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By the Numbers: Glacier Bay National Park and Preserve


Glacier Bay cruise ship passengers enjoy the view. NPS photo.

Glacier Bay National Park, the core attraction of  the ever-popular Inside Passage cruise ship route, is noted for its tidewater glaciers, abundant watchable wildlife, and gorgeous mountain-backed scenery. Here are a few statistics that reveal the character of this remarkable park.


Acreage of the World Heritage Site comprised of Glacier Bay National Park and Preserve, one other American park (Wrangell-St. Elias National Park and Preserve), and two Canadian parks (Kluane National Park Reserve and Tatshenshini-Alsek Provincial Park). It's the largest World Heritage Site yet designated.


Total acreage of the 3,223,018 acre Glacier Bay National Park and the 58,406 acre Glacier Bay National Preserve, which are counted as two separate units of the National Park System.  Glacier Bay National Park is so big that you could carve a Yellowstone-sized chunk out of it and have a little over a million acres left over. 


Federally designated wilderness acreage in the park. Only a few national parks, all of them in Alaska, have more designated wilderness.

607,000 acres

Marine water acreage of Glacier Bay under National Park Service management. 


Recreational visits in 2010, which established a new visitation record for the park and was the fifth consecutive year of 400,000+ attendance.  Glacier Bay ranks 46th in attendance, among the 58 National Park-designated units -- slightly behind Crater Lake and just ahead of Canyonlands.

15,325 feet

Elevation of Mount Fairweather (aka Fairweather Mountain), the tallest mountain in the park. Despite its name, this coastal mountain is noted for cold, windy, snowy weather that creates miserable conditions for climbing.

75 to 200 years

Age of the ice at the front of a tidewater glacier in this park. Some of the glacial ice that visitors see calving at the face of the tidewater glaciers was created from snow that fell before the American Revolution.

60 miles

Distance that the Grand Pacific Glacier has melted back (to Tarr Inlet) since 1916.  The Grand Pacific Glacier was largely responsible for carving Glacier Bay.

50s to low 60s (°F)

Daytime temperatures typically encountered by summer visitors.  The refrigerating effect of glacial ice and cold ocean water insures prevailingly chilly temperatures.

30 to 50 tons

Typical weight of the adult humpback whales that visitors see feeding and resting in Glacier Bay. 

8 hours

Duration of high-speed catamaran tours offered by Glacier Bay Lodge. These ranger-narrated trips visit two of the park's tidewater glaciers, Margerie and Grand Pacific.


Tidewater glaciers in Glacier Bay National Park and Preserve. The mile-wide John Hopkins Glacier, which is located about 63 nautical miles from Bartlett Cove, is perhaps the most scenic of the Glacier Bay tidewater glaciers.


Number of marked and maintained trails, ranging in length from one mile to eight miles. All are accessed at Bartlett Cove, and all offer fairly easy walking. There are no maintained trails in the designated wilderness.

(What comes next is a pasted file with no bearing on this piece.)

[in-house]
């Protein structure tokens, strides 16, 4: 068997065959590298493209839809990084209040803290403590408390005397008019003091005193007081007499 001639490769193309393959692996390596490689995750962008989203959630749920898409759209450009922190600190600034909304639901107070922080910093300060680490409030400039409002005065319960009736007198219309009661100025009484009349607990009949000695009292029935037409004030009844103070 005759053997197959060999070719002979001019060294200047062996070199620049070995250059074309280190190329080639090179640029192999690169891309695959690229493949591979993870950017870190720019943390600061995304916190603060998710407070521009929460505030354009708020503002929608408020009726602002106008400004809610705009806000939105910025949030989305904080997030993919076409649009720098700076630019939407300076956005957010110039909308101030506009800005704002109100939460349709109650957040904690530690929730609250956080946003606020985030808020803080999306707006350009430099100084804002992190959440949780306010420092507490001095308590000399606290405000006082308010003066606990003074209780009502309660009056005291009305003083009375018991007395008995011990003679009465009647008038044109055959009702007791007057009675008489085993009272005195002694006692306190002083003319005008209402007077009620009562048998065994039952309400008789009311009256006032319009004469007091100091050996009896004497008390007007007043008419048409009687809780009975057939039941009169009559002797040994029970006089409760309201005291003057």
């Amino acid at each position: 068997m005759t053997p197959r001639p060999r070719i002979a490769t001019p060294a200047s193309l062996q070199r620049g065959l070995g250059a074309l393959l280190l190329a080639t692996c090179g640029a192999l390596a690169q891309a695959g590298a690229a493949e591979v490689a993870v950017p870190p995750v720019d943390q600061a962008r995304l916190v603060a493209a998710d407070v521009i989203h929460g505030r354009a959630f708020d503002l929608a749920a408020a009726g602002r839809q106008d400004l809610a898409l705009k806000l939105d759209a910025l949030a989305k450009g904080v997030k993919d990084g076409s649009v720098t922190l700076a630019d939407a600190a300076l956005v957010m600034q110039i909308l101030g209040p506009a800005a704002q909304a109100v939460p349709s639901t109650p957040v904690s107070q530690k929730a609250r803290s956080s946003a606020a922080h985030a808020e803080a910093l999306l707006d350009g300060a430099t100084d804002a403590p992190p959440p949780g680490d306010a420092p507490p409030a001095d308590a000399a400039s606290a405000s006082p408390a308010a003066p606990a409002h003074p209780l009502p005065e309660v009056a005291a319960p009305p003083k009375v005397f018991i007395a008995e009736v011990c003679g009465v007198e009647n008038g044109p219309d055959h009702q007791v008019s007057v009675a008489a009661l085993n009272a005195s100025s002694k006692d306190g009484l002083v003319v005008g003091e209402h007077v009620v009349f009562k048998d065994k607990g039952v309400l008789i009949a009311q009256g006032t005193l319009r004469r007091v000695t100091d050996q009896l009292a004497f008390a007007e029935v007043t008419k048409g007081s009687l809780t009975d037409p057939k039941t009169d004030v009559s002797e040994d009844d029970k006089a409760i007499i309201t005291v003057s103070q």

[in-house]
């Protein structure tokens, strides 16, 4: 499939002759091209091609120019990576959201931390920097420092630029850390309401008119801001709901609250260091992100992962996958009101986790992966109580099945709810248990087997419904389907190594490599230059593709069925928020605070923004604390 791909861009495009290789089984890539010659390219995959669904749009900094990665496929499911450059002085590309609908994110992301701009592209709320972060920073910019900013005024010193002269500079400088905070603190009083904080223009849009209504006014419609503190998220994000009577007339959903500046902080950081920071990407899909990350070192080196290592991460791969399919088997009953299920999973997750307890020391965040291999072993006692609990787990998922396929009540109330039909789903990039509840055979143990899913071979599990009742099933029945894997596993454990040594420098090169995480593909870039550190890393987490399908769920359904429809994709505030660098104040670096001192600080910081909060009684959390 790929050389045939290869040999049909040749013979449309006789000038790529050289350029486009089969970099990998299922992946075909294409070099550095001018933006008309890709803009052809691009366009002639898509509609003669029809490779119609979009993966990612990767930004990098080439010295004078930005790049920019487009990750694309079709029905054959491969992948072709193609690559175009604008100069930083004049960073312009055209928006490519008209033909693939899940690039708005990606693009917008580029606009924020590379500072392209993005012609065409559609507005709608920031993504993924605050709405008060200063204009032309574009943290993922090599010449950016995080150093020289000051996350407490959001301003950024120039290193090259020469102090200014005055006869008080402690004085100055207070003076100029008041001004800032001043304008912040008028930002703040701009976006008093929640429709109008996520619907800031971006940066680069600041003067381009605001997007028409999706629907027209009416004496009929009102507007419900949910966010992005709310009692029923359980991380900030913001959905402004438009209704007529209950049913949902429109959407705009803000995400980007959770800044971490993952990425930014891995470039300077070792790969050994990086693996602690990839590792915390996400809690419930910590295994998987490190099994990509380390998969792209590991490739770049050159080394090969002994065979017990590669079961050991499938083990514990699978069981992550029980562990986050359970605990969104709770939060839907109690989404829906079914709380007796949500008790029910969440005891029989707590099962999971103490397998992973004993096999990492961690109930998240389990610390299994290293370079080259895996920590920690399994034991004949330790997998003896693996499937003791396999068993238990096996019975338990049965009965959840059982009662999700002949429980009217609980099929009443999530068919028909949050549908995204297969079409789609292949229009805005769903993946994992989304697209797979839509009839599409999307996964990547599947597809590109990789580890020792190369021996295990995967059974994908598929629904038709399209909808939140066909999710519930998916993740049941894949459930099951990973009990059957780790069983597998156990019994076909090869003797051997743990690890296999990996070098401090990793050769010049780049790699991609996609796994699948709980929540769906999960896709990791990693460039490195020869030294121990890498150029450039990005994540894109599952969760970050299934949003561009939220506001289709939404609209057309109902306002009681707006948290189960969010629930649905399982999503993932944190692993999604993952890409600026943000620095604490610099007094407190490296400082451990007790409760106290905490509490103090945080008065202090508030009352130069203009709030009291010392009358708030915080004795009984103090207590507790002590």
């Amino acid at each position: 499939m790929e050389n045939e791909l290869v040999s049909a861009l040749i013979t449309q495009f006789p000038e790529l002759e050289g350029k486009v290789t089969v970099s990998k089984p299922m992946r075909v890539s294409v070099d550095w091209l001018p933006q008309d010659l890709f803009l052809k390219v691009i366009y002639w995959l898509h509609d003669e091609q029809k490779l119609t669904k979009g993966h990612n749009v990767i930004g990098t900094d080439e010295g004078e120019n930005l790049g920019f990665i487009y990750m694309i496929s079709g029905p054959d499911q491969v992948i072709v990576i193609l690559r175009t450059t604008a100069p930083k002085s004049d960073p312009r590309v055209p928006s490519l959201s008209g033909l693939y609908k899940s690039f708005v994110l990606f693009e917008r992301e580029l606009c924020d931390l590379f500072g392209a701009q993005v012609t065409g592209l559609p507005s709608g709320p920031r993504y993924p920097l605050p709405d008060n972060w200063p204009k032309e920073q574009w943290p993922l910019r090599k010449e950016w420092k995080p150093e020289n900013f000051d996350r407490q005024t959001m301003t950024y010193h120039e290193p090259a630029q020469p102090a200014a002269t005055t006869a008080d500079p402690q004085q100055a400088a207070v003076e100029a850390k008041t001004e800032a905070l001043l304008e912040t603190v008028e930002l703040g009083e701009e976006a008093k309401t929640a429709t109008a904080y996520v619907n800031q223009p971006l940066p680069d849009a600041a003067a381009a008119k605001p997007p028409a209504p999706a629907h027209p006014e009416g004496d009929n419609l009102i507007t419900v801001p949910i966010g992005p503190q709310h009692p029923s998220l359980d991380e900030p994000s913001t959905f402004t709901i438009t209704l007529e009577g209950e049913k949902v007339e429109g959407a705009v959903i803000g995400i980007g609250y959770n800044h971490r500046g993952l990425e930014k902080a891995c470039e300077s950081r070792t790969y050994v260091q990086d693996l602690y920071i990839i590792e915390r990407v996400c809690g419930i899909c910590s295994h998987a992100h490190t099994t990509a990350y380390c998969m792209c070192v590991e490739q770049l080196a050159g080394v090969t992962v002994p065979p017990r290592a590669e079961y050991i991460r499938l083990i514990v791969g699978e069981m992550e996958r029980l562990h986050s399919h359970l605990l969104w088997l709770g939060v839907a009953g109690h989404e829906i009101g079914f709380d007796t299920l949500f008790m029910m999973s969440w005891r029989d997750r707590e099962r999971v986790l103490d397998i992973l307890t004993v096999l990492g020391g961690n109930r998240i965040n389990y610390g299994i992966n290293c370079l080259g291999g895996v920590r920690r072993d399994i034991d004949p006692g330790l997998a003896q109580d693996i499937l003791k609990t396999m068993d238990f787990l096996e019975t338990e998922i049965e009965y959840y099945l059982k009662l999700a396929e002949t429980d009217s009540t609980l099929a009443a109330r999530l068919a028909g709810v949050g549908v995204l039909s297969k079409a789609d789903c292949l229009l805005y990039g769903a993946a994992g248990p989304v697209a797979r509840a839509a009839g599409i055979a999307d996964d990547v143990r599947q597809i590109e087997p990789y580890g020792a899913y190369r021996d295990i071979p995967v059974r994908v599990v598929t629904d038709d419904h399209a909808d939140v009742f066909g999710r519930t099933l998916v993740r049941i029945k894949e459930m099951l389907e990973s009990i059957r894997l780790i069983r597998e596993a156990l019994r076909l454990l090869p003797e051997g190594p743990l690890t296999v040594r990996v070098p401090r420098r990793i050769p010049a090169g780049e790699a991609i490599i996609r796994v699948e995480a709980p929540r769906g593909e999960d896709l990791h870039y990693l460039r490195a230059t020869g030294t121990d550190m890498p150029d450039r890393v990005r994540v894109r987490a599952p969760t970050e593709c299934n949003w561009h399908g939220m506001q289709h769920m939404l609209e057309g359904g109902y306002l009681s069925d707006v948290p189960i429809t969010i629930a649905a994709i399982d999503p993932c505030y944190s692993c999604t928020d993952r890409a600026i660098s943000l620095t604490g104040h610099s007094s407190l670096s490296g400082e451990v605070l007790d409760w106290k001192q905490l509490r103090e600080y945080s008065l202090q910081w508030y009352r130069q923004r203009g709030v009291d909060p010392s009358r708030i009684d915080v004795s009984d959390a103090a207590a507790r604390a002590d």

Maximum number of cruise ships allowed to enter Glacier Bay each day, year round, per regulations that went into effect in January 2007. Seasonal limits are also imposed.  The June-July-August ("prime season") quota is currently 153 use days. The May and September ("shoulder season") limit is 92 use days.  Four cruise ship companies have contracts allowing them to operate in park waters during 2010-2019.


Campground in the park.  At Bartlett Cove there this a free walk-in campground in a very scenic shoreline setting about a quarter-mile south of the Bartlett Cove dock. In addition to specified sites, this facility has a warming shelter, outhouses and three bear-proof food caches.


Road access for visitors. Visitors can access this park only by sea or air. The great majority of Glacier Bay visitors arrive via cruise ship, and some experience the park from the air or from private boats. Most do not set foot on land.

For further information, click to this Traveler's Checklist for Glacier Bay National Park.

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And one other number: "10."  That's my score on a scale of one to ten for the quality of our two visits to this park, with the "10" being tops. We found it was worth the time and expense to get here, and to spend several nights there.

We stayed three nights at Glacier Bay Lodge during our 2008 national park lodge tour.  We flew from Seattle to Glacier Bay by way of Juneau.  We stopped for two nights in Juneau on the return.  Quite an interesting town.  This was our first visit to the park and we really enjoyed our time there.  We took both the cruise of Glacier Bay and the evening whale-watching cruise.  Each was a great experience.  Cruising along side the whales was something special.  While there I thought about what wonderful summer a college student would have working at the lodge.

   Your last "number" is zero for the number of roads in the Park.  I thought that there was a road that connected from the Alaskan town of Gustavus; you'd fly in there and then reach the Park by taxi or bus, or at least that was what was once listed on their NPS website.  Has this road been closed for some reason, and if so, why?  Thanks.

You're right about that road connection to Gustavus, toothdoctor, but it's not clear to me that visitors can use it to access the park. Here is what the park's website has to say about this (italics are mine):

Glacier Bay National Park and Preserve lies west of Juneau, AK and can
only be reached by plane or boat
. The only road merely connects the
small town of Gustavus and its airfield to park headquarters at Bartlett Cove (10 miles).

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